Our first stop on the way to Canyons of the Ancients National Monument was the Anasazi Heritage Museum, which also serves as the visitor's center for this monument. We viewed two videos and many displays of artifacts that have been preserved by the many archeologist's excavations over the past hundred years or so. This museum had a lot of artifacts displayed and there also many interpretive displays that exemplified the way the Ancients lived and struggled through their times.
All of the artifacts here have been recovered from the many sites within the Canyons here in the monument. From wiki:Canyons of the Ancients National Monument is located in the southwestern region of the U.S. state of Colorado, and is managed by the U.S. Bureau of Land Management, an agency within the U.S. Department of the Interior. Created by a Presidential proclamation on June 9, 2000, the monument encompasses 164,000 acres (663 km²) and surrounds three of the four separate sections of Hovenweep National Monument, which is administered by the National Park Service. Canyons of the Ancients was set aside to preserve and protect the largest concentration of archeological sites in the United States. As of 2005, over 6,000 individual archeological sites had been identified within the monument.
At least 6,000 distinct structures have been identified in the monument, and the density of archeological remains is the highest of any region in the U.S. After building basic pit style structures at first, the puebloans later built cliff dwellings. We tried to find Sand Canyon Pueblo first, but got lost on the dirt roads and decided to vacat this plan and head for Lowry Pueblo on up CO 491 a bit. Got to Pleasnat View and took Road CC straight another gravel road to the ruins. The above photos were from these ruins. Here are few more. As you can see, the main pueblo house has been preserved from the weather and other non-natural destruction with a metal structure.
From what the ranger said and the video we saw back at the Heritage Center, the rough boundaries of the Monument contained a large number of these communties. In fact, they estimate that the Four Corners area had a larger population 1000 years ago than what is inhabited in the same general area today. Amazing! From the top of the Lowry Pueblo, here a few shots as one looks around.
So, after about an hour here, we drove about 20 minutes, on paved and non-paved roads to the Painted Hand Ruins. The last half mile of this road was pretty rough. Also, the trail to the ruins, about a quarter of a mile or so, was not very well marked. And when we did arrive at the overlook at cliff's edge, the last 200 feet DOWN the cliff was nearly impassable. We did not attempt to traverse this part of the trail. So I just took several photos from this edge. We later discovered there was another "spur" to this trail that went on down the cliff edge for anoter 300 yards and then switched-back down towards the ruins. But looking down at the ruins area, it appeared that the site would have been tough to walk around on. Good thing we probably didn't. Here are a few pics from the Painted Hand Pueblo.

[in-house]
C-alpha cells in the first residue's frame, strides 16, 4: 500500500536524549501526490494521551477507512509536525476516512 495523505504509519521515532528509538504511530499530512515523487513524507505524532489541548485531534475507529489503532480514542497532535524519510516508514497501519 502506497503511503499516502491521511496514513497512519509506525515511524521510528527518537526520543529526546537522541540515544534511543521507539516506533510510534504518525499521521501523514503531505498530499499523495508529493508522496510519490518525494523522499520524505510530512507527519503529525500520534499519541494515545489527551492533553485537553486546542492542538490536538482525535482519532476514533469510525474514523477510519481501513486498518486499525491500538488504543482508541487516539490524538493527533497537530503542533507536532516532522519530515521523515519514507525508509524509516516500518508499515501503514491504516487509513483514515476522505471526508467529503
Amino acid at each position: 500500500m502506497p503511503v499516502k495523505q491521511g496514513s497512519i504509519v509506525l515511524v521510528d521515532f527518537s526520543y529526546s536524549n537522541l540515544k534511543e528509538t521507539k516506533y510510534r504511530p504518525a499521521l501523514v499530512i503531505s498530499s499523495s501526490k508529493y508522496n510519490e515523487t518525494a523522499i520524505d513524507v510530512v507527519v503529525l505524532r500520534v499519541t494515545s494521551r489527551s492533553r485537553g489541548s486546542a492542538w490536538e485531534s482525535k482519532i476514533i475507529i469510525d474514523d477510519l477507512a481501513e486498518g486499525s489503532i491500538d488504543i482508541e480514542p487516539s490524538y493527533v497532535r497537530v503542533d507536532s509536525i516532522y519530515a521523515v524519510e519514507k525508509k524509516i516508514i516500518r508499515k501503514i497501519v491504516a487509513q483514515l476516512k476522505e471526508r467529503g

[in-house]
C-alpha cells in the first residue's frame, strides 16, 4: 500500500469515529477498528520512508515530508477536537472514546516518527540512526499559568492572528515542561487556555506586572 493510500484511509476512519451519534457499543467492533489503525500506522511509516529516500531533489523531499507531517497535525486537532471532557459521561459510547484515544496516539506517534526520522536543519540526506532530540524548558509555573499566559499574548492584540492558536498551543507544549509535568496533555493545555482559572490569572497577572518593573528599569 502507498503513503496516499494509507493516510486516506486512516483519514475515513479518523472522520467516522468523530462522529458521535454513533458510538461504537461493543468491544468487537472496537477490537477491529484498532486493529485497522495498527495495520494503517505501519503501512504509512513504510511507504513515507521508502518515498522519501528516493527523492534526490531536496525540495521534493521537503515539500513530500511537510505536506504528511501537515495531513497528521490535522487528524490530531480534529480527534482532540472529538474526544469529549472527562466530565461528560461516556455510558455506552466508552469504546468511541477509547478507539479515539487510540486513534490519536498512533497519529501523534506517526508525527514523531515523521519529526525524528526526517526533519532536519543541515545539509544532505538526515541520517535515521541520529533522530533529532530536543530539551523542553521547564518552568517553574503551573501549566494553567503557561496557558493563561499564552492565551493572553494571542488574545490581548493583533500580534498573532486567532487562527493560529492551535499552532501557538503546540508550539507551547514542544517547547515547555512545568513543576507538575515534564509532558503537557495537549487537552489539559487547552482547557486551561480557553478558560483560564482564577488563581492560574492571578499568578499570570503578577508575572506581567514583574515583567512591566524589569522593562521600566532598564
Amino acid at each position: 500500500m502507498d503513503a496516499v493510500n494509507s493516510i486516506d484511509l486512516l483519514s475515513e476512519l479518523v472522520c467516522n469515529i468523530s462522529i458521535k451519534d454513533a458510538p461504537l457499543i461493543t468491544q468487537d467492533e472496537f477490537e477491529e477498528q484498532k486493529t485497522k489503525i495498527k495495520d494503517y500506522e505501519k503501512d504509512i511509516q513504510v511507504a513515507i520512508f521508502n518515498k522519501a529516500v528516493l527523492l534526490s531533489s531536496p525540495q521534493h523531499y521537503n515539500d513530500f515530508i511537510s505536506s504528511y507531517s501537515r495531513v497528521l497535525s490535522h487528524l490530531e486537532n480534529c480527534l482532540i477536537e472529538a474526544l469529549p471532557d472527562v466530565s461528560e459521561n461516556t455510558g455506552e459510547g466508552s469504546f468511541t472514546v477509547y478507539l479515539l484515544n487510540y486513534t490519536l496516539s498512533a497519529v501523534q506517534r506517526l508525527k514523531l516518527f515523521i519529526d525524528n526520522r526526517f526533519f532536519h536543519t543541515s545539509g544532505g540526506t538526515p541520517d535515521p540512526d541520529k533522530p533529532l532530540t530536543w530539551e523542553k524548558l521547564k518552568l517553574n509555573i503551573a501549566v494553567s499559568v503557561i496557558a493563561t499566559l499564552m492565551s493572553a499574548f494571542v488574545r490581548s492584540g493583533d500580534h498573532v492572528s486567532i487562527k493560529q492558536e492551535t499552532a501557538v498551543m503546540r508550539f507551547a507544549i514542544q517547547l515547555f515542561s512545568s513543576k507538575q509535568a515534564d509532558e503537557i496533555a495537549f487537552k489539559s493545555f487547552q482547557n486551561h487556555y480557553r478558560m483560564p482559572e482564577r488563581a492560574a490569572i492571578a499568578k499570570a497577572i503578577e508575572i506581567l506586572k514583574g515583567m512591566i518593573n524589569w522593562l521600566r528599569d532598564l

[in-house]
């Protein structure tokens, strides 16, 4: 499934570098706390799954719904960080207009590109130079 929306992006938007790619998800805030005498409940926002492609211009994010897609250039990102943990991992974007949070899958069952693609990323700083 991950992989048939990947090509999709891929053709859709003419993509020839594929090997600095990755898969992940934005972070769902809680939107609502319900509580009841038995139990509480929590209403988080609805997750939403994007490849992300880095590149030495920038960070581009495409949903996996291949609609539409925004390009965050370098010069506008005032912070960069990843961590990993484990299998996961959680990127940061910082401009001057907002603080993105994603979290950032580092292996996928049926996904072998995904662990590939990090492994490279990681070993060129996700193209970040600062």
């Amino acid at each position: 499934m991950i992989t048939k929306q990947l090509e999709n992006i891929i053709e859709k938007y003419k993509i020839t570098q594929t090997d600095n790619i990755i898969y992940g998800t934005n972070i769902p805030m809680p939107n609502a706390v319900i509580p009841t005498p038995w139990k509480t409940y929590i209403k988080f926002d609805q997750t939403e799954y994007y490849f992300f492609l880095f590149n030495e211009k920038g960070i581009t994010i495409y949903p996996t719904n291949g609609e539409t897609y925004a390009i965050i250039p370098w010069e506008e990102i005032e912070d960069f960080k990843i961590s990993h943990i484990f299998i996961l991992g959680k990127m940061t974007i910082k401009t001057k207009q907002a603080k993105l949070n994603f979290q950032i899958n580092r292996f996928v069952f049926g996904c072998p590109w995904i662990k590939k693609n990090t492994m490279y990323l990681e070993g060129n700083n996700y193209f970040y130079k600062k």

We also had a welcoming committee of one to greet us as we tried to go down that lat 200 feet, but decided not to try. It was a very colorful Collard Lizard, about 12 inches long. And he was fast!
OK, enough of the Painted Hand. On to Hovenweep NM.
From Wiki:Hovenweep National Monument straddles the Colorado-Utah border Northeast of Bluff, Utah, United States. President Warren G. Harding proclaimed Hovenweep a National Monument on March 2, 1923. The Monument consists of six clusters of Native American ruins. Four of these are in Colorado: Holly Canyon, Hackberry Canyon, Cutthroat Castle and Goodman Point. In Utah, the two sets of ruins are known as Square Tower and Cajon. The modest Monument headquarters is located at Square Tower Group between Pleasant View, Colorado and Hatch Trading Post, Utah.
It just amazed us as to how these people of long ago had the wherewithall and the resources and comraderieship to accomplish such feats of architecture.
Square Tower, four stories tall before erosion of the structure.
Some estimates have as many as 1000 people lived here at the communities with Hovenweep.
Note the "tailings" or talus of the eroding process of this building below the edge of the rock.
We were truly impressed with amount of ruins here in this canyon as we strolled through the 2 and a half mile loop trail. What we didn't expect was the last half mile and another welcoming committee. That half mile went down the canyon and, you guessed it: Back UP the other side. Not bad, but after what we had just witnessed (welcoming committee), we went slowly and watched carefully as the way was very rocky and pretty tricky. Here are few pics. The first is actually a clip of about 20 seconds of our little critter.
Well, we had us a full day, and we still had about 42 miles to get back to the MH in Cortez, CO. It was late, so we were going to have to eat late again, which neither of us like to do as it keeps us from getting a good night's sleep. Oh well. So, when we arrived in Cortez, right next to the Sundance RV Park, is Jack & Janelle's Country Kitchen. I forced myself to order their special, prime rib. Oh the hazards of long day hikes! :-)) So, we're off to Moab, UT this morning (Monday, 4/19). Till the next time, RVing Beach Bums signing off.